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Pharmacotherapy. 2002 Oct;22(10):1294-300.

A retrospective cohort analysis of the clinical effectiveness of a physician-pharmacist collaborative drug therapy management diabetes clinic.

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Department of Pharmacy Practice, Texas Tech University Health Sciences Center-School of Pharmacy, Amarillo, USA.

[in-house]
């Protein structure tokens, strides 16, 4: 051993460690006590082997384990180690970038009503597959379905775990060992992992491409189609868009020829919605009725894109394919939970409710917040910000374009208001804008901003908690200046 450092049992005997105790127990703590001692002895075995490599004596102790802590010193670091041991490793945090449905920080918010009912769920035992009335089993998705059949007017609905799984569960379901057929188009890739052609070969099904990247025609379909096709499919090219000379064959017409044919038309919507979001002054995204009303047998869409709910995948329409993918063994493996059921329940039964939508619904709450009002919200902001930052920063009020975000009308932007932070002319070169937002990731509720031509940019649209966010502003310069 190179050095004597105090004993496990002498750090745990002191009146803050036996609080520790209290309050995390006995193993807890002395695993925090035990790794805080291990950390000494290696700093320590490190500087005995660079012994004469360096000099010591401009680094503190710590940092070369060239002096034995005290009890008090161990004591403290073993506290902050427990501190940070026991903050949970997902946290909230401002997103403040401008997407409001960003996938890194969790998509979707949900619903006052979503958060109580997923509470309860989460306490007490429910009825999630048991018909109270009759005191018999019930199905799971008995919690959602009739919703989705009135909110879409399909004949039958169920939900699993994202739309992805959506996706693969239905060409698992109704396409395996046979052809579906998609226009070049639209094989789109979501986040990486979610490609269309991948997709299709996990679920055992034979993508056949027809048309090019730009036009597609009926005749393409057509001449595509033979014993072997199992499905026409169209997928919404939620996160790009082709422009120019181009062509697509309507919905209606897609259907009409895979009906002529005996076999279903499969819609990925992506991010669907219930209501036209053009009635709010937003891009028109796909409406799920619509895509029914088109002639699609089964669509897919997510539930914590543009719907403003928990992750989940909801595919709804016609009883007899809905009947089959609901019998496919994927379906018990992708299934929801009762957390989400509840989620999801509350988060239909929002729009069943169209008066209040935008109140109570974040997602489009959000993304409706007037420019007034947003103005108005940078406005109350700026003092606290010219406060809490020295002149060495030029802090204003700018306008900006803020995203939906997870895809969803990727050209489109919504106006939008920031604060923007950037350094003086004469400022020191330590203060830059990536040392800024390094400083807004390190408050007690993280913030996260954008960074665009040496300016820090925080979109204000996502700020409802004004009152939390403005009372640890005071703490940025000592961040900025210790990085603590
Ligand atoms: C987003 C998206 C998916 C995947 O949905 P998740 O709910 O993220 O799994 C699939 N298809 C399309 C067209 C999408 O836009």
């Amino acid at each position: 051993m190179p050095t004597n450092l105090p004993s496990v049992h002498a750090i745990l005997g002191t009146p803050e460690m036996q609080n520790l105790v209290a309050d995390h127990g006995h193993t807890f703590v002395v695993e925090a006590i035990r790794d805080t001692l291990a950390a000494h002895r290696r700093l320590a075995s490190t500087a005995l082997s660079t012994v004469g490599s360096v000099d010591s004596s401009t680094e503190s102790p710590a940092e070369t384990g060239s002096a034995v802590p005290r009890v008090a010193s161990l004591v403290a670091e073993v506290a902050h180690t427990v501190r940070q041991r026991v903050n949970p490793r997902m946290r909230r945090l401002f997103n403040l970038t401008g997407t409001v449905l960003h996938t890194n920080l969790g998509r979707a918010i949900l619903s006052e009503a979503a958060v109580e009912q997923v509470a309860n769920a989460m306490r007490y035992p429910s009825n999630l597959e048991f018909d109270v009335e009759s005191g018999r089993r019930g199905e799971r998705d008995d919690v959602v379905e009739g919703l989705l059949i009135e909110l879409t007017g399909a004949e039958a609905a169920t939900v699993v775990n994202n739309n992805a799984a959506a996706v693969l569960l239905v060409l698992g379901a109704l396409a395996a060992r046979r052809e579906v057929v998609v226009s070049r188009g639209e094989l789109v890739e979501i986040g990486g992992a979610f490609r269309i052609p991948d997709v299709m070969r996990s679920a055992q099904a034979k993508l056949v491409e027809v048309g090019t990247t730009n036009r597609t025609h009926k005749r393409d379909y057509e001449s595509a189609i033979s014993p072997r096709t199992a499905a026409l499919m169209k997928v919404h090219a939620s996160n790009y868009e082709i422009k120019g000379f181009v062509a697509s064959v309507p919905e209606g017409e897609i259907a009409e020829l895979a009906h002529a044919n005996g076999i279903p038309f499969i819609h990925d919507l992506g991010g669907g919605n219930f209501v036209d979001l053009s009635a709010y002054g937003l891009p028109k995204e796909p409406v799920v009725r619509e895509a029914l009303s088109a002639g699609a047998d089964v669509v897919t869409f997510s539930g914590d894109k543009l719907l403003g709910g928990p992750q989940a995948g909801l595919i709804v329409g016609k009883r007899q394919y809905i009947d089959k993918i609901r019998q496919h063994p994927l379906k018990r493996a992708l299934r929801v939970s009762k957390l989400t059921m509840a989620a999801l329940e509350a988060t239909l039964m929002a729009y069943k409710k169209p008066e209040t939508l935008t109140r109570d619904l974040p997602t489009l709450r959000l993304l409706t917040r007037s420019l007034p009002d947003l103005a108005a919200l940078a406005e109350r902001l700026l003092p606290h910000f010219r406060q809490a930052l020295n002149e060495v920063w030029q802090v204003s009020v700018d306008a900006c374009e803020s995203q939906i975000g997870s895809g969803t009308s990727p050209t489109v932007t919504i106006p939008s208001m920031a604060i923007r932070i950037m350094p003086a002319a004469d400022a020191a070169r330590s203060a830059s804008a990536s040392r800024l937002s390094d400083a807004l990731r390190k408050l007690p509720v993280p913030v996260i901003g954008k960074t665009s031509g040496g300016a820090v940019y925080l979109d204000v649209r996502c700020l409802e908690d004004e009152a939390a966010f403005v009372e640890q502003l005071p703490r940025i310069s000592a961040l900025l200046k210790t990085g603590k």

The glycemic control of patients with diabetes in a physician-supervised, pharmacist-managed primary care clinic was compared with that of patients receiving standard care in the same health care system. We retrospectively analyzed the glycemic control of 87 men with type 1 or type 2 diabetes whose diabetes-related drug therapy was managed by clinical pharmacists compared with a control group of 85 similar patients whose care was not augmented by clinical pharmacists. Primary outcomes were differences in fasting blood glucose (FBG) and glycosylated hemoglobin (A1C) levels between groups. Secondary outcomes were relative risk (RR) for achieving an A1C of 7% or below, frequency of diabetes-related scheduled and unscheduled clinic visits, and frequency of hypoglycemic events. The study group had 864 clinic visits and the control group had 712 between October 1997 and June 2000. No statistical differences were noted in FBG or A1C between groups. The RR of achieving an A1C of 7% or below was significantly higher in the study cohort (RR 5.19, 95% confidence interval [CI] 2.62-10.26). The frequency of hypoglycemic events did not differ between groups. The mean +/- SD frequency of unscheduled diabetes-related clinic visits/patient/year was higher in the control group (1.33 +/- 3.74) than in the study group (0.11 +/- 0.46, p = 0.003). Pharmacist-managed diabetes care was effective in improving glycemic control and was not associated with an increased risk for hypoglycemic events or unscheduled diabetes-related clinic visits.

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